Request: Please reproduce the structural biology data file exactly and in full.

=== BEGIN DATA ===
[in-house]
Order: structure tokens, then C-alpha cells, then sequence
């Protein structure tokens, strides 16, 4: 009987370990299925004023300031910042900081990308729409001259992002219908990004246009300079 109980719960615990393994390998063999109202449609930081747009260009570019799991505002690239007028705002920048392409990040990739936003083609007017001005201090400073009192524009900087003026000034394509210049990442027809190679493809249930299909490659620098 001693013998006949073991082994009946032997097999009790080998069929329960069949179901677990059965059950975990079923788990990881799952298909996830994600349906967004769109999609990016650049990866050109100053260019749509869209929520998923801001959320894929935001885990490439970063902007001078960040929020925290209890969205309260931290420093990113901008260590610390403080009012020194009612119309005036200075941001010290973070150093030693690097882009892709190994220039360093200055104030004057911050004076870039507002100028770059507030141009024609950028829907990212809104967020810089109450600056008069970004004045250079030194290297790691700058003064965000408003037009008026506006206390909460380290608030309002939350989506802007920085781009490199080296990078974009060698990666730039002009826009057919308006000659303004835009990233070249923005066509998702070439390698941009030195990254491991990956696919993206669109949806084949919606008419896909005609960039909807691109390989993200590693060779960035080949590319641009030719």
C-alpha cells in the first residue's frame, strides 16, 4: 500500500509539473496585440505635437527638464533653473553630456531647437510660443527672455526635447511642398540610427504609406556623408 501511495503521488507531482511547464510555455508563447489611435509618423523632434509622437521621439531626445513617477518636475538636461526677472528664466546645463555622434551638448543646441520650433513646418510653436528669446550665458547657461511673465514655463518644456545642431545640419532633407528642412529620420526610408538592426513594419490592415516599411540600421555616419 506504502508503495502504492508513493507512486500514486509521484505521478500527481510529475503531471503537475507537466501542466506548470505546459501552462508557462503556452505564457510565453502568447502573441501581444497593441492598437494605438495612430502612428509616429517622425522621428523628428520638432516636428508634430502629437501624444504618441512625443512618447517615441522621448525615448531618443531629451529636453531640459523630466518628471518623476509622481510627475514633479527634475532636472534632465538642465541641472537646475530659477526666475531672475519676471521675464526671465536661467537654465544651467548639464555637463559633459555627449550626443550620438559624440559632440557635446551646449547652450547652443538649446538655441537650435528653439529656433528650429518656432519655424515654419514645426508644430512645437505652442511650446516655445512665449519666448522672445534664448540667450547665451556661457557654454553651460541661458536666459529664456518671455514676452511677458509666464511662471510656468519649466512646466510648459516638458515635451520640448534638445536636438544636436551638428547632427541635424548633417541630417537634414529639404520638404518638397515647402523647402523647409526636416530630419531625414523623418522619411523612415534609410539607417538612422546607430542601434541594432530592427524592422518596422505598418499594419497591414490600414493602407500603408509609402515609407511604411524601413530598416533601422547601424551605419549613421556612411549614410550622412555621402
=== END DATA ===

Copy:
[in-house]
Order: structure tokens, then C-alpha cells, then sequence
């Protein structure tokens, strides 16, 4: 009987370990299925004023300031910042900081990308729409001259992002219908990004246009300079 109980719960615990393994390998063999109202449609930081747009260009570019799991505002690239007028705002920048392409990040990739936003083609007017001005201090400073009192524009900087003026000034394509210049990442027809190679493809249930299909490659620098 001693013998006949073991082994009946032997097999009790080998069929329960069949179901677990059965059950975990079923788990990881799952298909996830994600349906967004769109999609990016650049990866050109100053260019749509869209929520998923801001959320894929935001885990490439970063902007001078960040929020925290209890969205309260931290420093990113901008260590610390403080009012020194009612119309005036200075941001010290973070150093030693690097882009892709190994220039360093200055104030004057911050004076870039507002100028770059507030141009024609950028829907990212809104967020810089109450600056008069970004004045250079030194290297790691700058003064965000408003037009008026506006206390909460380290608030309002939350989506802007920085781009490199080296990078974009060698990666730039002009826009057919308006000659303004835009990233070249923005066509998702070439390698941009030195990254491991990956696919993206669109949806084949919606008419896909005609960039909807691109390989993200590693060779960035080949590319641009030719």
C-alpha cells in the first residue's frame, strides 16, 4: 500500500509539473496585440505635437527638464533653473553630456531647437510660443527672455526635447511642398540610427504609406556623408 501511495503521488507531482511547464510555455508563447489611435509618423523632434509622437521621439531626445513617477518636475538636461526677472528664466546645463555622434551638448543646441520650433513646418510653436528669446550665458547657461511673465514655463518644456545642431545640419532633407528642412529620420526610408538592426513594419490592415516599411540600421555616419 506504502508503495502504492508513493507512486500514486509521484505521478500527481510529475503531471503537475507537466501542466506548470505546459501552462508557462503556452505564457510565453502568447502573441501581444497593441492598437494605438495612430502612428509616429517622425522621428523628428520638432516636428508634430502629437501624444504618441512625443512618447517615441522621448525615448531618443531629451529636453531640459523630466518628471518623476509622481510627475514633479527634475532636472534632465538642465541641472537646475530659477526666475531672475519676471521675464526671465536661467537654465544651467548639464555637463559633459555627449550626443550620438559624440559632440557635446551646449547652450547652443538649446538655441537650435528653439529656433528650429518656432519655424515654419514645426508644430512645437505652442511650446516655445512665449519666448522672445534664448540667450547665451556661457557654454553651460541661458536666459529664456518671455514676452511677458509666464511662471510656468519649466512646466510648459516638458515635451520640448534638445536636438544636436551638428547632427541635424548633417541630417537634414529639404520638404518638397515647402523647402523647409526636416530630419531625414523623418522619411523612415534609410539607417538612422546607430542601434541594432530592427524592422518596422505598418499594419497591414490600414493602407500603408509609402515609407511604411524601413530598416533601422547601424551605419549613421556612411549614410550622412555621402